By Jason Hollinger (MusselsUploaded by Amada44) [CC BY 2.0], via Wikimedia Commons
In a CRN challenge, NAD recently reviewed claims for Omega XL, an omega-3 fatty acid supplement, sourced from mussels rather than fish. The supplement was backed with lots of science, including product specific testing. So much so that NAD upheld the strong claim that it was “supported by over thirty years of clinical research.” So far all is going swimmingly well. But NAD recommended that the advertiser discontinue its claim that the product was also a “breakthrough secret,” reasoning that nothing that had been studied for that long could be novel or surprising. This is a good reminder of the need to step back and look at the ad in context and not only as a series of isolated claims, lest your claims combined provide a potential oxymoron like a 30 year breakthrough.

‎While NAD upheld many of the challenged efficacy claims, a few other notes are worth adding to make sure you have your sea legs on when it comes to reviewing dietary supplement claims. NAD said the advertiser could promise you “get back what joint pain and inflammation are limiting you from doing because Omega 8 works” but recommended discontinuing the promise that the supplement makes it “easy for you” to do so. NAD found some consumers might read “easy” to mean that the pain relief would come quickly, while some of the studies suggested it took several weeks for significant pain reduction. In a prior case, NAD suggested ads for dietary supplements should not refer to them as being “prescribed,” because a consumer might misconstrue the product as being as effective as a prescription medicine. In this case, NAD ok’d the use of terms like “dose” and “potency,” however finding that without consumer perception evidence, NAD was not prepared to conclude that these words implied something similar.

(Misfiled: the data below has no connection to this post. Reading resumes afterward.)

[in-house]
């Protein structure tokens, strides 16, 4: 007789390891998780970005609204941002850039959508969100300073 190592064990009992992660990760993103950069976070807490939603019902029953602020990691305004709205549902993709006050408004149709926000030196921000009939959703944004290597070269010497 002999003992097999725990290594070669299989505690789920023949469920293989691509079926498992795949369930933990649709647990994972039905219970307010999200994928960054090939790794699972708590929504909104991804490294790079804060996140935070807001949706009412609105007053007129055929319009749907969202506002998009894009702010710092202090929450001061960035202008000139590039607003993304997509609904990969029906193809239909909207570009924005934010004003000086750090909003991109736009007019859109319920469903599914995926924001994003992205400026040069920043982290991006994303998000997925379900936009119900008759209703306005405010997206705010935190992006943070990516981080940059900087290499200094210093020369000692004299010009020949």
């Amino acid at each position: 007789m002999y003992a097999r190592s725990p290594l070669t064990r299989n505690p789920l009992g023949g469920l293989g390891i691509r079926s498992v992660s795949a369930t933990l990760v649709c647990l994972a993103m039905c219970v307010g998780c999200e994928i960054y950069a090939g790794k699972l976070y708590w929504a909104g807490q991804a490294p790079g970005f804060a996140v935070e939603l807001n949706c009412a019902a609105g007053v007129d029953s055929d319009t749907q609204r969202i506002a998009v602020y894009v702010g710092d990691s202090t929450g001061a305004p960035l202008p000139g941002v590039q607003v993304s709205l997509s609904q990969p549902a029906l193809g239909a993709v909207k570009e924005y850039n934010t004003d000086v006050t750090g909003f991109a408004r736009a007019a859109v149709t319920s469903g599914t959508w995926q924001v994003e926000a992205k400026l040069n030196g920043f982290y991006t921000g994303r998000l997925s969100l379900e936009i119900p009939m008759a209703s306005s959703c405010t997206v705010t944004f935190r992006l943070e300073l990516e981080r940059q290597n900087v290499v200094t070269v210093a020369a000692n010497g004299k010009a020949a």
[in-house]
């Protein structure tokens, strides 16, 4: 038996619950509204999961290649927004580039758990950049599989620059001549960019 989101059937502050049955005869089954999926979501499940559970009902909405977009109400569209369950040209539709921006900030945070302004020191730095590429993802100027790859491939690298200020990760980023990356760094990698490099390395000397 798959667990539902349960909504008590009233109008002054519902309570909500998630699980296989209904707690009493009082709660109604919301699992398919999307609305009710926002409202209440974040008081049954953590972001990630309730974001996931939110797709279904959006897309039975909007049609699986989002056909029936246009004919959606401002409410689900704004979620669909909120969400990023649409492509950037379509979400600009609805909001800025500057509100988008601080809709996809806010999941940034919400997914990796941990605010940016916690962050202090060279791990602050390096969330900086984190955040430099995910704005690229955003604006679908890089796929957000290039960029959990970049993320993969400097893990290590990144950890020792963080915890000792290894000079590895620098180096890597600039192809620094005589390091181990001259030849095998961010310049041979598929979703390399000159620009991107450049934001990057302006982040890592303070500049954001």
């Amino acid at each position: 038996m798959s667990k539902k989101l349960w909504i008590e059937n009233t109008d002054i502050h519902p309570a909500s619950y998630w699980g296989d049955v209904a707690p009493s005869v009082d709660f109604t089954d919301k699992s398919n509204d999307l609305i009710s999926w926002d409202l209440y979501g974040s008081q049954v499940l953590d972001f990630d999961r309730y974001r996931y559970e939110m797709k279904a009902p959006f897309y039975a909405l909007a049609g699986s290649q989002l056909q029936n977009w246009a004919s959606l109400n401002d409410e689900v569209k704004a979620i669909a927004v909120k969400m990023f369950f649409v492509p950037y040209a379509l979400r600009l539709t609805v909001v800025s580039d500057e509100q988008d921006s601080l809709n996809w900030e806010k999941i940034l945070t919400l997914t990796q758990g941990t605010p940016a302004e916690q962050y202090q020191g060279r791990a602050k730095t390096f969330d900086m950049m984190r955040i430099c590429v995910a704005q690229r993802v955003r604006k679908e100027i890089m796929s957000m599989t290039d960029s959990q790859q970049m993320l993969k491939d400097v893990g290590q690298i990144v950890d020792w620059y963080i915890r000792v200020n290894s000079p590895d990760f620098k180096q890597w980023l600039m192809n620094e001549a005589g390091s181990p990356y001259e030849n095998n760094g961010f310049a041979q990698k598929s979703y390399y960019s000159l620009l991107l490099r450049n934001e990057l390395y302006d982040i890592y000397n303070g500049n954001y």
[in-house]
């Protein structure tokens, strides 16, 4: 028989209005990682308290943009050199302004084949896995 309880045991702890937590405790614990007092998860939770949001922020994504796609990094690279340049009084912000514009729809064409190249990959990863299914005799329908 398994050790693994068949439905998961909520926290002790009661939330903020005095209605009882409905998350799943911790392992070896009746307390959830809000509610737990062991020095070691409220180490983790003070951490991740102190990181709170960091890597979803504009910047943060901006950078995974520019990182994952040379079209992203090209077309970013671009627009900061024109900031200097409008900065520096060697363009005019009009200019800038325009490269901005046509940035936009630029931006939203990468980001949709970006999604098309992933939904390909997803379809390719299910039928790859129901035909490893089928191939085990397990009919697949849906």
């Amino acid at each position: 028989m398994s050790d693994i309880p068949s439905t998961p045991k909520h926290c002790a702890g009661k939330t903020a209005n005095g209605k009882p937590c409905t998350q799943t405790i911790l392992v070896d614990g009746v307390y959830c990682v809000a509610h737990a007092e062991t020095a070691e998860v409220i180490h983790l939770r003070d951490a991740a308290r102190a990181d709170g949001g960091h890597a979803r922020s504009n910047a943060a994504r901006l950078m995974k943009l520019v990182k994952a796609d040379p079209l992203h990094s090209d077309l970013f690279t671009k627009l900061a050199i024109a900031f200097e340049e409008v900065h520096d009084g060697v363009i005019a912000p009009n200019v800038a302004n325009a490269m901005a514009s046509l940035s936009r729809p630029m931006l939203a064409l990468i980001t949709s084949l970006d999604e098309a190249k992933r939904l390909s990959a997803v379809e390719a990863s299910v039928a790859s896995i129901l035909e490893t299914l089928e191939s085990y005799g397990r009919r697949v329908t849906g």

NAD also thought the claim that Omega XL contains “no levels of harmful toxins or PCBs” was not supported. The advertiser said all products sourced from the ocean, even from very pure waters, contain unavoidable trace amounts of environmental toxins and the ‎amounts on Omega XL were tested at less than 0.01 mg/kg of PCBs and less than.005 ug/kg of dioxins, which allows them to claim none detected.  NAD felt “none detected” was not the same as “no levels” or “zero levels.” While the FTC’s Green Guides (not cited by NAD in this decision) allow in some cases a “free” claim when trace levels are present, for NAD and the presence of any amounts of PCBs and other harmful toxins, no needs to mean literally none.

We hope you feel schooled rather than lost at sea in how to appropriately use terms like “breakthrough,” “easy,” “dose,” and “zero levels” to avoid catching a discontinue or modify recommendation from NAD!